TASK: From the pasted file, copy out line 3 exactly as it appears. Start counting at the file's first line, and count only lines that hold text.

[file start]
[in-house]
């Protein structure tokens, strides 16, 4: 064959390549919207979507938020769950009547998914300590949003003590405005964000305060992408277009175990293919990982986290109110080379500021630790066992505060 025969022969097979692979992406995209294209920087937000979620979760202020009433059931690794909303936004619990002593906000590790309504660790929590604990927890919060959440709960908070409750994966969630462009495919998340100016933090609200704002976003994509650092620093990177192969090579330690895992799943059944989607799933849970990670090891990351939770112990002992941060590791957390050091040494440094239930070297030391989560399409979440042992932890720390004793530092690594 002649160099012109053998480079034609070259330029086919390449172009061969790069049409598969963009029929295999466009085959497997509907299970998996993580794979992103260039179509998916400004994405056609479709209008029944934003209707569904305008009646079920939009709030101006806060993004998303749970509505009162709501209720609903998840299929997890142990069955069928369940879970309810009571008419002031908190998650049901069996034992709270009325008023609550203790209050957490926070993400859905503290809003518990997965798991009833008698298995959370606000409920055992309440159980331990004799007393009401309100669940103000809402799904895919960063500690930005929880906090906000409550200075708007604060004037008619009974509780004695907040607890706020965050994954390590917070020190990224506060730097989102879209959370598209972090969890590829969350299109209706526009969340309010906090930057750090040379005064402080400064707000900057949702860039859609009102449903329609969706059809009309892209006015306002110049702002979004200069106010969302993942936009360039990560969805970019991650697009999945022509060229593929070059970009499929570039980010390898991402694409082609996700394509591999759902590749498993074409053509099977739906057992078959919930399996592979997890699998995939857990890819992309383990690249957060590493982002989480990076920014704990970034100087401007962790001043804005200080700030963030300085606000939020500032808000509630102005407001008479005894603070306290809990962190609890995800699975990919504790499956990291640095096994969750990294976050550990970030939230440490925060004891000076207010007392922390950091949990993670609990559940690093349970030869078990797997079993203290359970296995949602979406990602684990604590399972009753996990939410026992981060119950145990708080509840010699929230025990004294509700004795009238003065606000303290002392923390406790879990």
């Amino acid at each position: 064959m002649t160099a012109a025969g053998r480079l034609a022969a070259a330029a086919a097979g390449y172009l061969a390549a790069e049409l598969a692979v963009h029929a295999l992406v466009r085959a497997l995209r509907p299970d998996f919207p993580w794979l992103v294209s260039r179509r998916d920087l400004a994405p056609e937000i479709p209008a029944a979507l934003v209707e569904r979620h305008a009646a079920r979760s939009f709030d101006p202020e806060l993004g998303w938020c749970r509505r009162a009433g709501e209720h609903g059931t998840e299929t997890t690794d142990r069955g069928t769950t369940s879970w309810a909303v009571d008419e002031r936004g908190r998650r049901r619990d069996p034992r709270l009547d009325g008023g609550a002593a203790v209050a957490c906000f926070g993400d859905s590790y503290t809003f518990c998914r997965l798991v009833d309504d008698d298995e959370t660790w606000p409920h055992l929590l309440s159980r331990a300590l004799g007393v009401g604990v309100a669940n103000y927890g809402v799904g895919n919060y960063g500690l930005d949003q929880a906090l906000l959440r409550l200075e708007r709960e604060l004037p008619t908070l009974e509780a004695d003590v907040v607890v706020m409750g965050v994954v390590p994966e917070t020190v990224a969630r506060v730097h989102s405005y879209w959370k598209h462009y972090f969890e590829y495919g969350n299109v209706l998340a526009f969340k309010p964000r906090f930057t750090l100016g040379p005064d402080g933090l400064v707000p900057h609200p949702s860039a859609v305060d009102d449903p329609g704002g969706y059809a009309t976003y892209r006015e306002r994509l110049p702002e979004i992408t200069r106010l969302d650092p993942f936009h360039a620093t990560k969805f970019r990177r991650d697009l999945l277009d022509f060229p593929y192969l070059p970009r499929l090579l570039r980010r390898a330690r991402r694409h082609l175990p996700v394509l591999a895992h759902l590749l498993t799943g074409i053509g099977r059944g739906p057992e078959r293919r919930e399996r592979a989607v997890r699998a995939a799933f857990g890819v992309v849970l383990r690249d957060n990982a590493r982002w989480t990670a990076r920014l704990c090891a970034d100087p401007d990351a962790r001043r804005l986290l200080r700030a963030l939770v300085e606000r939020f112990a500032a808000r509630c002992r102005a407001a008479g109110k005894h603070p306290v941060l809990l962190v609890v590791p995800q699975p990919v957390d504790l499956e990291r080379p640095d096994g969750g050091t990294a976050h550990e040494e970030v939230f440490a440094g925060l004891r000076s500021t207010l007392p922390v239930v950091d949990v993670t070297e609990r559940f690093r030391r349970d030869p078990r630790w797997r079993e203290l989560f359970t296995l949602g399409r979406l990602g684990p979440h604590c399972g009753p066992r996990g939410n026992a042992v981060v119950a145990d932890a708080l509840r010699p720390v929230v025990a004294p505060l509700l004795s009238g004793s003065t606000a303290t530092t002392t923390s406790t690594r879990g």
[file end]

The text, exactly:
């Amino acid at each position: 064959m002649t160099a012109a025969g053998r480079l034609a022969a070259a330029a086919a097979g390449y172009l061969a390549a790069e049409l598969a692979v963009h029929a295999l992406v466009r085959a497997l995209r509907p299970d998996f919207p993580w794979l992103v294209s260039r179509r998916d920087l400004a994405p056609e937000i479709p209008a029944a979507l934003v209707e569904r979620h305008a009646a079920r979760s939009f709030d101006p202020e806060l993004g998303w938020c749970r509505r009162a009433g709501e209720h609903g059931t998840e299929t997890t690794d142990r069955g069928t769950t369940s879970w309810a909303v009571d008419e002031r936004g908190r998650r049901r619990d069996p034992r709270l009547d009325g008023g609550a002593a203790v209050a957490c906000f926070g993400d859905s590790y503290t809003f518990c998914r997965l798991v009833d309504d008698d298995e959370t660790w606000p409920h055992l929590l309440s159980r331990a300590l004799g007393v009401g604990v309100a669940n103000y927890g809402v799904g895919n919060y960063g500690l930005d949003q929880a906090l906000l959440r409550l200075e708007r709960e604060l004037p008619t908070l009974e509780a004695d003590v907040v607890v706020m409750g965050v994954v390590p994966e917070t020190v990224a969630r506060v730097h989102s405005y879209w959370k598209h462009y972090f969890e590829y495919g969350n299109v209706l998340a526009f969340k309010p964000r906090f930057t750090l100016g040379p005064d402080g933090l400064v707000p900057h609200p949702s860039a859609v305060d009102d449903p329609g704002g969706y059809a009309t976003y892209r006015e306002r994509l110049p702002e979004i992408t200069r106010l969302d650092p993942f936009h360039a620093t990560k969805f970019r990177r991650d697009l999945l277009d022509f060229p593929y192969l070059p970009r499929l090579l570039r980010r390898a330690r991402r694409h082609l175990p996700v394509l591999a895992h759902l590749l498993t799943g074409i053509g099977r059944g739906p057992e078959r293919r919930e399996r592979a989607v997890r699998a995939a799933f857990g890819v992309v849970l383990r690249d957060n990982a590493r982002w989480t990670a990076r920014l704990c090891a970034d100087p401007d990351a962790r001043r804005l986290l200080r700030a963030l939770v300085e606000r939020f112990a500032a808000r509630c002992r102005a407001a008479g109110k005894h603070p306290v941060l809990l962190v609890v590791p995800q699975p990919v957390d504790l499956e990291r080379p640095d096994g969750g050091t990294a976050h550990e040494e970030v939230f440490a440094g925060l004891r000076s500021t207010l007392p922390v239930v950091d949990v993670t070297e609990r559940f690093r030391r349970d030869p078990r630790w797997r079993e203290l989560f359970t296995l949602g399409r979406l990602g684990p979440h604590c399972g009753p066992r996990g939410n026992a042992v981060v119950a145990d932890a708080l509840r010699p720390v929230v025990a004294p505060l509700l004795s009238g004793s003065t606000a303290t530092t002392t923390s406790t690594r879990g």